Mondays without dread: the trade union response to byssinosis in the Lancashire cotton industry in the twentieth century

2.50
Hdl Handle:
http://hdl.handle.net/2173/84434
Title:
Mondays without dread: the trade union response to byssinosis in the Lancashire cotton industry in the twentieth century
Authors:
Tweedale, Geoffrey; Bowden, Sue
Citation:
Social history of medicine, 2003, vol. 16, no. 1, pp. 79-95
Publisher:
Oxford University Press
Publication Date:
Jan-2003
URI:
http://hdl.handle.net/2173/84434
DOI:
10.1093/shm/16.1.79
PubMed ID:
4598818
Additional Links:
http://shm.oxfordjournals.org/
Abstract:
Trade unions have often been criticized for their failure to address occupational health issues. This article explores their response to byssinosis—a chronic respiratory disease caused by exposure to cotton dust that was rife in the Lancashire cotton industry in the early nineteenth and twentieth centuries. Using the archives of the cardroom and spinning unions, it is demonstrated that trade union efforts to combat byssinosis began before the First World War and were sustained for over 70 years. During that period, byssinosis became a recognized medical condition and a compensatable disease, due in no small measure to the trade unions campaigning tirelessly for better dust control, compensation for all affected workers, and more medical research.
Type:
Article
Language:
en
Description:
This metadata relates to an article accepted for publication in Social History of Medicine following peer review. The definitive publisher-authenticated version, 2003, vol. 16, no. 1, pp. 79-95 is available online at: http://shm.oxfordjournals.org/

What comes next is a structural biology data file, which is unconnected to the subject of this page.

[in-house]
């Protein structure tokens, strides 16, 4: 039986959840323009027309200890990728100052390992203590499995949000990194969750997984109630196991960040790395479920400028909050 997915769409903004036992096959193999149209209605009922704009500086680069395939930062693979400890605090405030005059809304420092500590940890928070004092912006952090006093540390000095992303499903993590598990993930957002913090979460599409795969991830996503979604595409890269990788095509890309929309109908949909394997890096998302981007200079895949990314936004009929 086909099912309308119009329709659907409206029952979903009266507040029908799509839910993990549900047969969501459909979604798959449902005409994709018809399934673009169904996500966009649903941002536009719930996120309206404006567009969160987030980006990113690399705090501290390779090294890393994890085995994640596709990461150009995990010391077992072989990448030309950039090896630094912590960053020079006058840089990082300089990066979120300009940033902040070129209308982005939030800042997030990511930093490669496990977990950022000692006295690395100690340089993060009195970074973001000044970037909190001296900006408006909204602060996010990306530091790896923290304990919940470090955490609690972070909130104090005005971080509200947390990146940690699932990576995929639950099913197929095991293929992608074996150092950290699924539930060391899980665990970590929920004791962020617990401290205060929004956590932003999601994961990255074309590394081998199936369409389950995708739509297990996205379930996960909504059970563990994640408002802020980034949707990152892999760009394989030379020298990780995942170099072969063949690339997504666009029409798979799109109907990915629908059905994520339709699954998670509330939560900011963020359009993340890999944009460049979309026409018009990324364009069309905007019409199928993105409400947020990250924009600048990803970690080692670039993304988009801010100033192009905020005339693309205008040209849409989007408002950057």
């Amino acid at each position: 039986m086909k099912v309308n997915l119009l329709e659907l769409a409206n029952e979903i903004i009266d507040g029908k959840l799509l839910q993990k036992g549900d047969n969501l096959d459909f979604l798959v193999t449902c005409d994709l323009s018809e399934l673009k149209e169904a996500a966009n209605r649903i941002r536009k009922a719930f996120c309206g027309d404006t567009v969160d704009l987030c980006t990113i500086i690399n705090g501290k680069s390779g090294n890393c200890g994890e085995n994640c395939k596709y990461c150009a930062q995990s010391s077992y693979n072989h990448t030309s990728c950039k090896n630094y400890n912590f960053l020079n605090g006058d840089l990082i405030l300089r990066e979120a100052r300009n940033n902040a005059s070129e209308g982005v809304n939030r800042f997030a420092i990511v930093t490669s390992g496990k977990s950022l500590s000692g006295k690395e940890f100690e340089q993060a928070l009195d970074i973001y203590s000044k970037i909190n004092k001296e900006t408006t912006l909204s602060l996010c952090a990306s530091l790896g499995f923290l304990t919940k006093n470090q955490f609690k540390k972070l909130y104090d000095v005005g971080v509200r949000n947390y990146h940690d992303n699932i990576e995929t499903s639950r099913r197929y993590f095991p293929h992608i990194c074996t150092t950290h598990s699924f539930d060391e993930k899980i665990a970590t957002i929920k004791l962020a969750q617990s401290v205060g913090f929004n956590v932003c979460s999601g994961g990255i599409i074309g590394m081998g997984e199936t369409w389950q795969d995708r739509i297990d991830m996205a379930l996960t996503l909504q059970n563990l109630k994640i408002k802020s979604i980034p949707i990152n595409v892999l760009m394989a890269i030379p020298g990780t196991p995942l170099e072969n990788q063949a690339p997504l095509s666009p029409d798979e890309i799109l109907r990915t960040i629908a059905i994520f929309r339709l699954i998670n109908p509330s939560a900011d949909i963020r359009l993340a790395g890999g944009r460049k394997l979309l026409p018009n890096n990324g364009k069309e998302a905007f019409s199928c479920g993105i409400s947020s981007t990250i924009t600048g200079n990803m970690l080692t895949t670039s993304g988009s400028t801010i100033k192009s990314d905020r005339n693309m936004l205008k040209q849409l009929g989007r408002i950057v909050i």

Keywords:
Byssinosis; Cotton; Trade unions; Occupational health; Compensation; Respiratory disease; Pneumoconiosis
ISSN:
0951-631X; 1477-4666

Full metadata record

DC FieldValue Language
dc.contributor.authorTweedale, Geoffreyen
dc.contributor.authorBowden, Sueen
dc.date.accessioned2009-10-19T12:51:10Z-
dc.date.available2009-10-19T12:51:10Z-
dc.date.issued2003-01-
dc.identifier.citationSocial history of medicine, 2003, vol. 16, no. 1, pp. 79-95en
dc.identifier.issn0951-631X-
dc.identifier.issn1477-4666-
dc.identifier.pmid4598818-
dc.identifier.doi10.1093/shm/16.1.79-
dc.identifier.urihttp://hdl.handle.net/2173/84434-
dc.descriptionThis metadata relates to an article accepted for publication in Social History of Medicine following peer review. The definitive publisher-authenticated version, 2003, vol. 16, no. 1, pp. 79-95 is available online at: http://shm.oxfordjournals.org/en
dc.description.abstractTrade unions have often been criticized for their failure to address occupational health issues. This article explores their response to byssinosis—a chronic respiratory disease caused by exposure to cotton dust that was rife in the Lancashire cotton industry in the early nineteenth and twentieth centuries. Using the archives of the cardroom and spinning unions, it is demonstrated that trade union efforts to combat byssinosis began before the First World War and were sustained for over 70 years. During that period, byssinosis became a recognized medical condition and a compensatable disease, due in no small measure to the trade unions campaigning tirelessly for better dust control, compensation for all affected workers, and more medical research.en
dc.language.isoenen
dc.publisherOxford University Pressen
dc.relation.urlhttp://shm.oxfordjournals.org/en
dc.subjectByssinosisen
dc.subjectCottonen
dc.subjectTrade unionsen
dc.subjectOccupational healthen
dc.subjectCompensationen
dc.subjectRespiratory diseaseen
dc.subjectPneumoconiosisen
dc.titleMondays without dread: the trade union response to byssinosis in the Lancashire cotton industry in the twentieth centuryen
dc.typeArticleen

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